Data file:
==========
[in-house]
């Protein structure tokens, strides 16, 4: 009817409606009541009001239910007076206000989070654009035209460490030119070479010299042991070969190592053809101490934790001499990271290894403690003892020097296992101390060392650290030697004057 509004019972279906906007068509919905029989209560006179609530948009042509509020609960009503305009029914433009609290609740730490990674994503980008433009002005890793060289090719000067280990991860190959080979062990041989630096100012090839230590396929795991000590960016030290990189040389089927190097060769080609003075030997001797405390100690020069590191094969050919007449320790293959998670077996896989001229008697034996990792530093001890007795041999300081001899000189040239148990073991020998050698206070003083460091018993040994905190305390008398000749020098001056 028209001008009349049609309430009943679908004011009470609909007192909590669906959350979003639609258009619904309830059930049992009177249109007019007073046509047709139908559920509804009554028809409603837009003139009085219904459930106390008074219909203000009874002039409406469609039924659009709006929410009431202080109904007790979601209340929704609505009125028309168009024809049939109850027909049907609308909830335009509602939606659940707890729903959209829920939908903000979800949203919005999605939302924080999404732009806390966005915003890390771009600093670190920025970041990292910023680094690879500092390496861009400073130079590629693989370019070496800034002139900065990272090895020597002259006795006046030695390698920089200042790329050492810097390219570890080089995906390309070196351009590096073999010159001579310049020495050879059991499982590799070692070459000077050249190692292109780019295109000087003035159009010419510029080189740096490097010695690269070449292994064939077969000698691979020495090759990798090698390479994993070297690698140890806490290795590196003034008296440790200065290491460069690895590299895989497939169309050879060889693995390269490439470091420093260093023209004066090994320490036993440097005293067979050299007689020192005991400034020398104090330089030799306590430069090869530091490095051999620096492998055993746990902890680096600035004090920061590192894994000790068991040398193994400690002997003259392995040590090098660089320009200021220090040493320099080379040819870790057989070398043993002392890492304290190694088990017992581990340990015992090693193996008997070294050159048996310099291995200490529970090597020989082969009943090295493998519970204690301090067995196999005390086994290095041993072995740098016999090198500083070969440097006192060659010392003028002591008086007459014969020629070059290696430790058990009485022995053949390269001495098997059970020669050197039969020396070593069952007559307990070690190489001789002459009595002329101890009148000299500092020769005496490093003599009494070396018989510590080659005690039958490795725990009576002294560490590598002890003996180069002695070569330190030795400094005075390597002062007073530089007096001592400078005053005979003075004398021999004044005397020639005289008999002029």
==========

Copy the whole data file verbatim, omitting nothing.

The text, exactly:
[in-house]
């Protein structure tokens, strides 16, 4: 009817409606009541009001239910007076206000989070654009035209460490030119070479010299042991070969190592053809101490934790001499990271290894403690003892020097296992101390060392650290030697004057 509004019972279906906007068509919905029989209560006179609530948009042509509020609960009503305009029914433009609290609740730490990674994503980008433009002005890793060289090719000067280990991860190959080979062990041989630096100012090839230590396929795991000590960016030290990189040389089927190097060769080609003075030997001797405390100690020069590191094969050919007449320790293959998670077996896989001229008697034996990792530093001890007795041999300081001899000189040239148990073991020998050698206070003083460091018993040994905190305390008398000749020098001056 028209001008009349049609309430009943679908004011009470609909007192909590669906959350979003639609258009619904309830059930049992009177249109007019007073046509047709139908559920509804009554028809409603837009003139009085219904459930106390008074219909203000009874002039409406469609039924659009709006929410009431202080109904007790979601209340929704609505009125028309168009024809049939109850027909049907609308909830335009509602939606659940707890729903959209829920939908903000979800949203919005999605939302924080999404732009806390966005915003890390771009600093670190920025970041990292910023680094690879500092390496861009400073130079590629693989370019070496800034002139900065990272090895020597002259006795006046030695390698920089200042790329050492810097390219570890080089995906390309070196351009590096073999010159001579310049020495050879059991499982590799070692070459000077050249190692292109780019295109000087003035159009010419510029080189740096490097010695690269070449292994064939077969000698691979020495090759990798090698390479994993070297690698140890806490290795590196003034008296440790200065290491460069690895590299895989497939169309050879060889693995390269490439470091420093260093023209004066090994320490036993440097005293067979050299007689020192005991400034020398104090330089030799306590430069090869530091490095051999620096492998055993746990902890680096600035004090920061590192894994000790068991040398193994400690002997003259392995040590090098660089320009200021220090040493320099080379040819870790057989070398043993002392890492304290190694088990017992581990340990015992090693193996008997070294050159048996310099291995200490529970090597020989082969009943090295493998519970204690301090067995196999005390086994290095041993072995740098016999090198500083070969440097006192060659010392003028002591008086007459014969020629070059290696430790058990009485022995053949390269001495098997059970020669050197039969020396070593069952007559307990070690190489001789002459009595002329101890009148000299500092020769005496490093003599009494070396018989510590080659005690039958490795725990009576002294560490590598002890003996180069002695070569330190030795400094005075390597002062007073530089007096001592400078005053005979003075004398021999004044005397020639005289008999002029």